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April 2019, Volume 25, Number 2
US employers added 304,000 jobs in January 2019, continuing the job growth that has kept the unemployment rate at four percent or less. The US economy has added jobs for over 100 consecutive months.
The unemployment rate is under four percent, but wage growth has been slow. Economists say there are several reasons for slow wage growth, including employer monopsony power, as when one hospital in a small city hires most of the nurses and can slow wage growth. Other reasons are expanded benefit packages offered by some employers, so that workers accept lower wages and slower wage growth in exchange for benefits ranging from health insurance and pensions to flexible work schedules.
Fewer union members, more automation, and increased trade are other factors that weaken the power of workers to demand wage increases.
The US labor force grew by an average 0.7 percent a year between 2000 and 2018, much slower than the 1.7 percent annual increase between 1950 and 2000 that was driven by the return of WWII veterans, women going to work for wages, and the postwar baby boom. Many economists expect labor force participation to drop as the baby boom generation retires; only 20 percent of those 65 and older are in the labor force.
Workplace Issues. Uber and Lyft did not fundamentally change the US labor market, according to a DOL survey that found seven percent of US workers were independent contractors in 2017. Independent contractors earn more than employees in regular jobs. Over 90 percent of US workers in 2017 held traditional "main" jobs during the week before the DOL survey, although some may have held secondary jobs as independent contractors as Uber drivers. Other surveys find that a third of workers who use apps such as Uber depend on app-based work for most of their income.
Uber, Lyft and other firms that use apps to link workers with customers argue that these workers are independent contractors, not employees, making the person doing the work responsible for social security and other taxes that employers pay on behalf of employees. Payroll costs for employees are typically 20 to 30 percent more than their wages, making independent contractors cheaper.
App-based firms are supporting a state-by-state effort to persuade labor agencies to classify their workers as independent contractors; 25 states have already declared that Uber and Lyft drivers are independent contractors. The Texas Workforce Commission in December 2018 decided that app-based firms did not have to pay unemployment insurance taxes on what Uber and Lyft paid to drivers, setting in motion a movement to have enough states agree that app-based workers are independent contractors to pave the way for a federal law.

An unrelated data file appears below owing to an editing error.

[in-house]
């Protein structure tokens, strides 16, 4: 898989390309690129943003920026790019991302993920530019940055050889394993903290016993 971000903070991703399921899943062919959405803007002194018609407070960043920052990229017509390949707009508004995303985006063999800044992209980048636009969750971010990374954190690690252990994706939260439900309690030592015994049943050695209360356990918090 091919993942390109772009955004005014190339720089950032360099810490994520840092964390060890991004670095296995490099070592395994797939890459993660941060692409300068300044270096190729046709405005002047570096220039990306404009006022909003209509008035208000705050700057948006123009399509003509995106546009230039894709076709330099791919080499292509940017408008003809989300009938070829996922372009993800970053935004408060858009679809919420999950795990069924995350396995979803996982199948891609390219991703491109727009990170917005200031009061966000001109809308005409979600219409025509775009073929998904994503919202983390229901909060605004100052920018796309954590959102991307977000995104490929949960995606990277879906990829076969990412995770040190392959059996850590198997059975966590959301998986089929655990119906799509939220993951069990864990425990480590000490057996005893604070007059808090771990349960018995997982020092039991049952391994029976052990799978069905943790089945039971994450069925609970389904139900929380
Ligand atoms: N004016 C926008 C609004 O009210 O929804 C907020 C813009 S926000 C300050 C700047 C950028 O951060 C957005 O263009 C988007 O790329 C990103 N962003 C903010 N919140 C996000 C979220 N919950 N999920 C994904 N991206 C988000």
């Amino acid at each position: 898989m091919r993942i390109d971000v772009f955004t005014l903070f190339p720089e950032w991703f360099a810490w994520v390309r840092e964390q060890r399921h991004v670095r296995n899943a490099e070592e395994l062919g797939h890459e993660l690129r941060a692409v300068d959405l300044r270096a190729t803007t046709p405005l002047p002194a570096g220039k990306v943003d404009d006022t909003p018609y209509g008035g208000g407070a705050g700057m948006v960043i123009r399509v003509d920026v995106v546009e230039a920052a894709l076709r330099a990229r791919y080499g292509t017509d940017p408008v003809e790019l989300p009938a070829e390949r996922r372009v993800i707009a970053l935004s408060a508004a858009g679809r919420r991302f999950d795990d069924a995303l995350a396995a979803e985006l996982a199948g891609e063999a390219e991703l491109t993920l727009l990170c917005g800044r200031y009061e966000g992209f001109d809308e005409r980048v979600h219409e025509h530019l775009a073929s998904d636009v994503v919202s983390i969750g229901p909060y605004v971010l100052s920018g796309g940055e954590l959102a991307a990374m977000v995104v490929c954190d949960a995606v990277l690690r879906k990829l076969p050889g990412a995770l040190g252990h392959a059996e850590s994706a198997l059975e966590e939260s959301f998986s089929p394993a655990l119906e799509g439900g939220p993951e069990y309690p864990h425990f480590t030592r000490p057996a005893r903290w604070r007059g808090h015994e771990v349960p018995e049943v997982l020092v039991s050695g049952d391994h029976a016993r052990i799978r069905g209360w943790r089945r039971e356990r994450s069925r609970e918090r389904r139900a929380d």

The app-based firms argue that their workers decide when, where and how long they work. Advocates for employee status argue that app-based firms control employees via customer ratings and because they cancel workers who do not work enough or cancel too many jobs. Worker advocates fear that some firms that now consider their workers employees, such as firms that send repair workers to private homes, could begin to dispatch them using apps and re-classify them as independent contractors.
Illinois became the latest state to raise its minimum wage, from the current $8.25 to $15 by 2025. House Democrats introduced the Raise the Wage Act in March 2019 to raise the federal minimum wage from the current $7.25 an hour to $15 an hour. The federal minimum wage has been $7.25 since July 24, 2009.
McDonald's, which has 800,000 US employees, in March 2019 announced that it would not oppose state and federal efforts to raise the minimum wage; McDonald's reported that the average starting wage in its US restaurants was over $10 an hour. The pledge does not cover the National Owners Association, which represents McDonald's franchisees who operate most McDonald's restaurants.
Health surveillance is a growing issue in workplaces, as employers encourage employees to wear devices made by Fitbit, Garmin or Apple that measure their activity and monitor their health. The devices measure steps as well as the wearer's heart rate and hours of sleep, raising privacy concerns as employers learn more about employees' private lives. Employees are encouraged to wear the devices by cash payments or discounts on health insurance co-pays.